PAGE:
Channeling Robert Parker

Can local wine lovers recognize the expert's top scorers?



Janice Kleinschmidt

After talking to experts about Robert Parker and his wine-scoring system (and whether the wine-consuming public can discern the difference between an 88-point wine and a 90-point wine), I wondered how my own wine-loving friends would fare in a comparison tasting.

Because my friends have a strong preference for reds, I selected for my experiment a Qupé 2003 syrah, a Rosenblum Cellars Heritage Clone 2004 petite syrah, an O’Brien Family Vineyard 2001 merlot, and a Chateau St. Jean 2003 cabernet sauvignon. I printed for each of my guinea pigs … I mean, friends … an explanation of Parker’s rating system and how he breaks down his scores. Then I prepared a form with the categories as used by the world-renowned expert: base (always 50 points), color and appearance (1-5 points), aroma and bouquet (1-15 points), flavor and finish (1-20 points), and overall quality (1-20) points. I also provided a place to enter tasting notes.

Devising my own two-tier scoring system for this party … I mean, experiment …, the lowest score (in other words, the least difference between my friends’ Parker scores and the real Parker’s scores) would be combined with bonuses for using words in their tasting notes that Parker used in his. For example, if someone was off by two points on a wine, but mentioned, like Parker, the wine’s ruby color, their score for that wine would be one.

I let the group “warm up” their palate with an O’Brien Family Vineyard 2002 merlot while I explained the rules (Rule 1: Never explain rules without wine).

Despite the warm up, after I poured the first Parker-rated wine (the syrah), the group became quiet. With freshly sharpened No. 2 pencils poised over their forms, they swirled, sniffed, and tasted. I waited (OK, I tasted too).

“Yummy,” said Michael K., writing the word on his form while Richard pointed out that “yummy” was probably not in Parker’s wine-scoring vocabulary.

Steven wrote copious tasting notes. “I want to win,” he announced.

Michael K. tasted cantaloupe. “Aged cantaloupe,” he added, “very well-aged cantaloupe,” making me wonder if very well-aged cantaloupe is a good thing. It certainly is not something I would want in my fridge.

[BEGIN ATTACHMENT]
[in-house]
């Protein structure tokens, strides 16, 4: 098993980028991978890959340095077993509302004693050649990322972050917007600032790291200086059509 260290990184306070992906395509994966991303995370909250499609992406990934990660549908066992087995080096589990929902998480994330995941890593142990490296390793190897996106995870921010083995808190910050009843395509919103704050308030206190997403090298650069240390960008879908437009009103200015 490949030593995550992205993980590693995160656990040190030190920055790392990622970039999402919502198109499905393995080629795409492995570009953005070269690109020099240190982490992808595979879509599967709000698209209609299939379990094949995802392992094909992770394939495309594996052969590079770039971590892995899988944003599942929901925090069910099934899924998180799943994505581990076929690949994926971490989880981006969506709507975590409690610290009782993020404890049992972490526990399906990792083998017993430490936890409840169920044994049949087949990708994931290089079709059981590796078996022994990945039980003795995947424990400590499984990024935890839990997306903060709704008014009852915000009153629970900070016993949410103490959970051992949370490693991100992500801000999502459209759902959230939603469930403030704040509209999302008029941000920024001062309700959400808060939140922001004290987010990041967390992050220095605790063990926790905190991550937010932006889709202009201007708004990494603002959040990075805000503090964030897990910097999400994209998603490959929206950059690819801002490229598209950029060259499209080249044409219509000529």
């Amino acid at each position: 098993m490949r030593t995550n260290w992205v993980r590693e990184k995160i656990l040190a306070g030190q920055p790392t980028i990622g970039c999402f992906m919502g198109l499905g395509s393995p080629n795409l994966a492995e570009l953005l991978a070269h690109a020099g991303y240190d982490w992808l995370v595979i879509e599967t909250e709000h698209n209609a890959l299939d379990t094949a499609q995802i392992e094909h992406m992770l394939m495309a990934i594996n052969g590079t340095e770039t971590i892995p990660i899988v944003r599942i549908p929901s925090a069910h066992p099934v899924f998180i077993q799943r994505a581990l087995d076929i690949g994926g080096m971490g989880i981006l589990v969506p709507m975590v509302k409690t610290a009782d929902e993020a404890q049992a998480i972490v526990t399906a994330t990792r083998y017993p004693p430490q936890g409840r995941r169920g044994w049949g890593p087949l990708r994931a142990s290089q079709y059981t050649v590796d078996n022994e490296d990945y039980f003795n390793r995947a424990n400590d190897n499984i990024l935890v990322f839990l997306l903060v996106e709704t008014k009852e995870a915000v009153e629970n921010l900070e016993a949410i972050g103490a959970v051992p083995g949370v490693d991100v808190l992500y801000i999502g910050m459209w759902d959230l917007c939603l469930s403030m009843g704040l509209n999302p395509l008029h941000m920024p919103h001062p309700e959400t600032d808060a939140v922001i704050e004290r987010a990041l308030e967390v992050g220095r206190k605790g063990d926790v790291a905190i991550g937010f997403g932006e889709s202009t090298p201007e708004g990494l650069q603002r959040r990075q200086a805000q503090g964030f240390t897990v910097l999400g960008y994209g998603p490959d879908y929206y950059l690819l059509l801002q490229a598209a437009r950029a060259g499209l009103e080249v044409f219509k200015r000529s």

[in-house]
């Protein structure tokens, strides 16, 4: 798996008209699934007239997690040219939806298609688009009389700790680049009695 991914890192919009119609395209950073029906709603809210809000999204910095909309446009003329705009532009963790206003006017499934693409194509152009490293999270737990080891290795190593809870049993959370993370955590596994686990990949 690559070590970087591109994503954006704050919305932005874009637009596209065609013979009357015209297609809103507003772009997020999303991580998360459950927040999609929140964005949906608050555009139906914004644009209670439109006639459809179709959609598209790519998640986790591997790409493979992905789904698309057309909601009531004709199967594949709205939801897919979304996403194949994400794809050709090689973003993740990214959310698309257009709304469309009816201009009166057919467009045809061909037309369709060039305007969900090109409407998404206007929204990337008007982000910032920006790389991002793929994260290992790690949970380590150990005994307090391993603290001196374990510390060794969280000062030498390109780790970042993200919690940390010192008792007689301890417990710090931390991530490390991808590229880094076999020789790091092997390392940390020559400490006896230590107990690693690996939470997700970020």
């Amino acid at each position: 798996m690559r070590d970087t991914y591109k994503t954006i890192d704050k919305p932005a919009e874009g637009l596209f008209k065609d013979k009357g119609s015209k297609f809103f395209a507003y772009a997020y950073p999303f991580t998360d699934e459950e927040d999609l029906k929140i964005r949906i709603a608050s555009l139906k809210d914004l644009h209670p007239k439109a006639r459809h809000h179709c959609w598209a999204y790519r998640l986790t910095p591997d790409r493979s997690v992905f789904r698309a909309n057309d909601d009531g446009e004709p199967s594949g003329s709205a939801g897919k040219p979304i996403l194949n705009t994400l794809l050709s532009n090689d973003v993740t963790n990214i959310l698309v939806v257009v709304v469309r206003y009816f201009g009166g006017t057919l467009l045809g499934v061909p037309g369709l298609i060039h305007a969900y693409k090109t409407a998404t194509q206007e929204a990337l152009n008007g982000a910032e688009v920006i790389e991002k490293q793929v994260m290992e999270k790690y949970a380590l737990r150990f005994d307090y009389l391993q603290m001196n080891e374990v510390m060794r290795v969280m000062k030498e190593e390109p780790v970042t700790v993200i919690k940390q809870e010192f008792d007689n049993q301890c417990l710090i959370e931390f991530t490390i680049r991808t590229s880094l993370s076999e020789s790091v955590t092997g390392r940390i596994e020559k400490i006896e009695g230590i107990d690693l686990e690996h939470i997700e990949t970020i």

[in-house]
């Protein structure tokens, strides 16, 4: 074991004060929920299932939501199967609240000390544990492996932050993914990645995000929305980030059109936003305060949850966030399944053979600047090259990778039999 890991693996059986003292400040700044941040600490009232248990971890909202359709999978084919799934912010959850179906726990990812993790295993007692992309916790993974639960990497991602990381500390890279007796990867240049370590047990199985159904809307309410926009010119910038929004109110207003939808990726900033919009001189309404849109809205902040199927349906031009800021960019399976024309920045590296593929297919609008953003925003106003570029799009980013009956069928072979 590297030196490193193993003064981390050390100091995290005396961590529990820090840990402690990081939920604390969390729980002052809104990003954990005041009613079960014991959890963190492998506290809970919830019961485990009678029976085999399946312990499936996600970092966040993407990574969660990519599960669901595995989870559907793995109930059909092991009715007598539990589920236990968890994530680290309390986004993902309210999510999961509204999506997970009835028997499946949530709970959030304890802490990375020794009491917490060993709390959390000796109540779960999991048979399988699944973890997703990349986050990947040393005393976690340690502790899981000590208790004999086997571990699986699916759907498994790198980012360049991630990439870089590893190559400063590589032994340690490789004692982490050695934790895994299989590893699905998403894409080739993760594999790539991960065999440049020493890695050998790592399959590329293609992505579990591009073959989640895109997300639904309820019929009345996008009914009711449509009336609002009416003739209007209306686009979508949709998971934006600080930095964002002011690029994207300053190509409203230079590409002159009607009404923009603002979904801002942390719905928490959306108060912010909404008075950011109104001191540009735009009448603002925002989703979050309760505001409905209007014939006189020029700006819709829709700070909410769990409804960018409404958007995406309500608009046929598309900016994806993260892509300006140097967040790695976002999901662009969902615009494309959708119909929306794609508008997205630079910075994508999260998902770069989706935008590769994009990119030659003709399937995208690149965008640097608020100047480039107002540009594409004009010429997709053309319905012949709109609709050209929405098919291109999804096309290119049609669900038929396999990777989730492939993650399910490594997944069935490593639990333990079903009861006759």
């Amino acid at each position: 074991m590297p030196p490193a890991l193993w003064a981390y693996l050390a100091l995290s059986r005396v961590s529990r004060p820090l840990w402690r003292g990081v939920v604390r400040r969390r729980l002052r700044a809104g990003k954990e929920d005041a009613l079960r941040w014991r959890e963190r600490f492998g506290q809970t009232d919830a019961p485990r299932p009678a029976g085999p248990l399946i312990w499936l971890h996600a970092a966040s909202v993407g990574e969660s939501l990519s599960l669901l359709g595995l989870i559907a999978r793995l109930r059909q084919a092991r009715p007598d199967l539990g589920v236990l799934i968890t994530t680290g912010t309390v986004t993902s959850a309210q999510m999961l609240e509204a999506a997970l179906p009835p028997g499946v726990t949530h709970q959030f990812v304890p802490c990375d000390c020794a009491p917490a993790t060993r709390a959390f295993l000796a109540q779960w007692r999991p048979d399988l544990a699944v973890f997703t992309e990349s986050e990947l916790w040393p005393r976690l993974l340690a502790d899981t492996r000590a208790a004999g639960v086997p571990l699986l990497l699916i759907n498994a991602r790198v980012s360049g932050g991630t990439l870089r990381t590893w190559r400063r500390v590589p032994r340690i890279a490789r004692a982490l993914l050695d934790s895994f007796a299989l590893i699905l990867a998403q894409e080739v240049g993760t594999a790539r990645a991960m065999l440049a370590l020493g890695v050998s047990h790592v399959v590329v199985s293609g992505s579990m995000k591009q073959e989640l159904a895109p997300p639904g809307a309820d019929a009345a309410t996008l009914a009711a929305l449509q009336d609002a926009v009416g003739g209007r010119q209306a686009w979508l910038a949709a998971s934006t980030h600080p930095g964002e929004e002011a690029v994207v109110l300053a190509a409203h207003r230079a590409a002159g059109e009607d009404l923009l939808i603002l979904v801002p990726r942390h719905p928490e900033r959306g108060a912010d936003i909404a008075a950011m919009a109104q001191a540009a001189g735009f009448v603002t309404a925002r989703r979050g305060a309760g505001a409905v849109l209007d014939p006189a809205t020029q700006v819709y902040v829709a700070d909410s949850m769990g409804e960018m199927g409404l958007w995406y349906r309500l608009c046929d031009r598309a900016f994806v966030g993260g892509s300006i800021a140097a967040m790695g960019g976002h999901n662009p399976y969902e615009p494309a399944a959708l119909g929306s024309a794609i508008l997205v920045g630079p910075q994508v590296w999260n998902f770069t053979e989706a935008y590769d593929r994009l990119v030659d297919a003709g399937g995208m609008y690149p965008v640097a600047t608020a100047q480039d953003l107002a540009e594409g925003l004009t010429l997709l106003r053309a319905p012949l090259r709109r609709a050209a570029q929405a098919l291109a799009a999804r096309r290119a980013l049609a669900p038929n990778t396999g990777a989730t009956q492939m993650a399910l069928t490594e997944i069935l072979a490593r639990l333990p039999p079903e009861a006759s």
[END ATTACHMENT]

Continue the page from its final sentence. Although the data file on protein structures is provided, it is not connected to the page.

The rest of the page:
“Cherry,” Richard noted.

“Bing cherry,” Pat elaborated.

“Black cherry,” Richard replied.

“A little bit of Luden’s,” Pat said, referring to the cough drops.

“I can’t taste any berries,” Steven said. “It has a wood flavor.”

“Cedar?” Richard asked.

“It would have to be a very aromatic wood,” Michael K. said.

It was clear to me that my guests were going to follow my earlier direction to have fun with this test … I mean exercise.

The second wine garnered more consensus: Everyone smelled chocolate in the bouquet. Michael C. detected fig, while Richard detected fig and date.

Steven shared his tasting notes on the third wine, which read in part as follows: “Has an evaporative scent I can feel in my eyes. This must be accompanied at the dance with a heavy Sicilian red sauce. Leaves a heavy taste on the tongue, which can be good when sitting next to a fireplace on a snowy night.”

“Yeah, well, I kind of covered that with ‘complex,’” Michael K. said.

I have to admit that at this point my own notes become a little sketchy, but the above offers a fair description of how the evening went.

In the end, it was Michael C. who won with a score of 0: He was off by five points overall, but won five bonus (subtractive) points for mirroring Parker’s notes of “cherry” (with two of the wines), “easygoing,” “vanilla,” and “black fruit.”

Here’s how the scoring broke down:

Qupé 2003 Syrah
Parker gave this wine 87 points. Three of my friends gave it 88 and two gave it 90. They agreed it was an easygoing wine, and four of them picked out the cherry that Parker noted. Parker also noted herb-like characteristics, while three in my group detected wood.

Rosenblum Cellars Heritage Clone 2004 Petite Syrah
Parker gave this wine 92 points. Michael K thought he would have given it 90, Pat nailed it, Michael C and Richard gave it 93, and Steven gave it 96. Oddly, all of my friends picked up chocolate qualities, whereas Parker did not. Less oddly, none of my friends mentioned the aroma of crushed rock that Parker listed — and, frankly, none of us were sure we would recognize the smell of crushed rock in, well, crushed rock.

O’Brien Family Vineyard 2001 Merlot
Parker gave this wine 86 points. My friends’ scores spanned a whopping 10-point range: 80, 87, 88, 89, and 90. This time, Parker agreed the aroma included cherries; or, more to the point, two of my friends agreed with Parker. In fact, Richard called it “cherry on steroids.”

Chateau St. Jean 2003 Cabernet Sauvignon
Parker gave this wine 90 points. Richard and Michael C nailed this one. Two of my friends gave it 89; one gave it 85.

Conclusion
Total scores ranged from 0 to 12; but for individual wine scores, my friends generally came within a couple of points of Parker’s ratings. So perhaps that lends some validity to Robert Parker’s authority. I’m sure he’d be happy to know that.

More
Drinking by Numbers
Aficionados describe wine in terms of color, aroma, taste, finish.
Wine-Rating Systems
Descriptions of the most used wine-rating systems.

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